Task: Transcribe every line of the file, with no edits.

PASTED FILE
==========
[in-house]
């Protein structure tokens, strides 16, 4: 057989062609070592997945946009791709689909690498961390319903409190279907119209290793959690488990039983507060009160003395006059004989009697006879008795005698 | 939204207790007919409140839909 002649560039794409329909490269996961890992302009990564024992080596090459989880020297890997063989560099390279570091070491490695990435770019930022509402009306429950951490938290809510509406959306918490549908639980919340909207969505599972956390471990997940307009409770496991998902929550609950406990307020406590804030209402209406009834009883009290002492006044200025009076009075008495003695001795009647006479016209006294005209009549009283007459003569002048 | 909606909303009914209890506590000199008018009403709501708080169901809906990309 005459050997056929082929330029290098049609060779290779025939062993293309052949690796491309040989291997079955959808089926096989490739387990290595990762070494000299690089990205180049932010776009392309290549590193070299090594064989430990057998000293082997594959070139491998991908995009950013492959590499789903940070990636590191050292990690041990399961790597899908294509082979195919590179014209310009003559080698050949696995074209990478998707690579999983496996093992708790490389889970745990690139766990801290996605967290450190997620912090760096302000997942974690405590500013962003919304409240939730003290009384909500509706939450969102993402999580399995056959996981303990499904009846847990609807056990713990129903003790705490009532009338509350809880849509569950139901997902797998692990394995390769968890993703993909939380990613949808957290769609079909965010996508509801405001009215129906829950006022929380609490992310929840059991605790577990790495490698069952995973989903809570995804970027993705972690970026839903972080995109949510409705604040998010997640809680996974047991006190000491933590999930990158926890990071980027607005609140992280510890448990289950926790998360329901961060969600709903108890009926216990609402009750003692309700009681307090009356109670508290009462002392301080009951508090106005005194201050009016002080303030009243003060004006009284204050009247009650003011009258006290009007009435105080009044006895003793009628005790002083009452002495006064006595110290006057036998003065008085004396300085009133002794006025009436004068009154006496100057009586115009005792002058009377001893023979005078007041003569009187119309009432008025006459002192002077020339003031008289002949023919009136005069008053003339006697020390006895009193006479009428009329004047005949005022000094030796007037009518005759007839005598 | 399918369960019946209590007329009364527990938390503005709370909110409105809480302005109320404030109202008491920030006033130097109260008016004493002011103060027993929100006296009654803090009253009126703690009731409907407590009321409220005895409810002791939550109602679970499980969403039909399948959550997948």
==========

[in-house]
């Protein structure tokens, strides 16, 4: 057989062609070592997945946009791709689909690498961390319903409190279907119209290793959690488990039983507060009160003395006059004989009697006879008795005698 | 939204207790007919409140839909 002649560039794409329909490269996961890992302009990564024992080596090459989880020297890997063989560099390279570091070491490695990435770019930022509402009306429950951490938290809510509406959306918490549908639980919340909207969505599972956390471990997940307009409770496991998902929550609950406990307020406590804030209402209406009834009883009290002492006044200025009076009075008495003695001795009647006479016209006294005209009549009283007459003569002048 | 909606909303009914209890506590000199008018009403709501708080169901809906990309 005459050997056929082929330029290098049609060779290779025939062993293309052949690796491309040989291997079955959808089926096989490739387990290595990762070494000299690089990205180049932010776009392309290549590193070299090594064989430990057998000293082997594959070139491998991908995009950013492959590499789903940070990636590191050292990690041990399961790597899908294509082979195919590179014209310009003559080698050949696995074209990478998707690579999983496996093992708790490389889970745990690139766990801290996605967290450190997620912090760096302000997942974690405590500013962003919304409240939730003290009384909500509706939450969102993402999580399995056959996981303990499904009846847990609807056990713990129903003790705490009532009338509350809880849509569950139901997902797998692990394995390769968890993703993909939380990613949808957290769609079909965010996508509801405001009215129906829950006022929380609490992310929840059991605790577990790495490698069952995973989903809570995804970027993705972690970026839903972080995109949510409705604040998010997640809680996974047991006190000491933590999930990158926890990071980027607005609140992280510890448990289950926790998360329901961060969600709903108890009926216990609402009750003692309700009681307090009356109670508290009462002392301080009951508090106005005194201050009016002080303030009243003060004006009284204050009247009650003011009258006290009007009435105080009044006895003793009628005790002083009452002495006064006595110290006057036998003065008085004396300085009133002794006025009436004068009154006496100057009586115009005792002058009377001893023979005078007041003569009187119309009432008025006459002192002077020339003031008289002949023919009136005069008053003339006697020390006895009193006479009428009329004047005949005022000094030796007037009518005759007839005598 | 399918369960019946209590007329009364527990938390503005709370909110409105809480302005109320404030109202008491920030006033130097109260008016004493002011103060027993929100006296009654803090009253009126703690009731409907407590009321409220005895409810002791939550109602679970499980969403039909399948959550997948």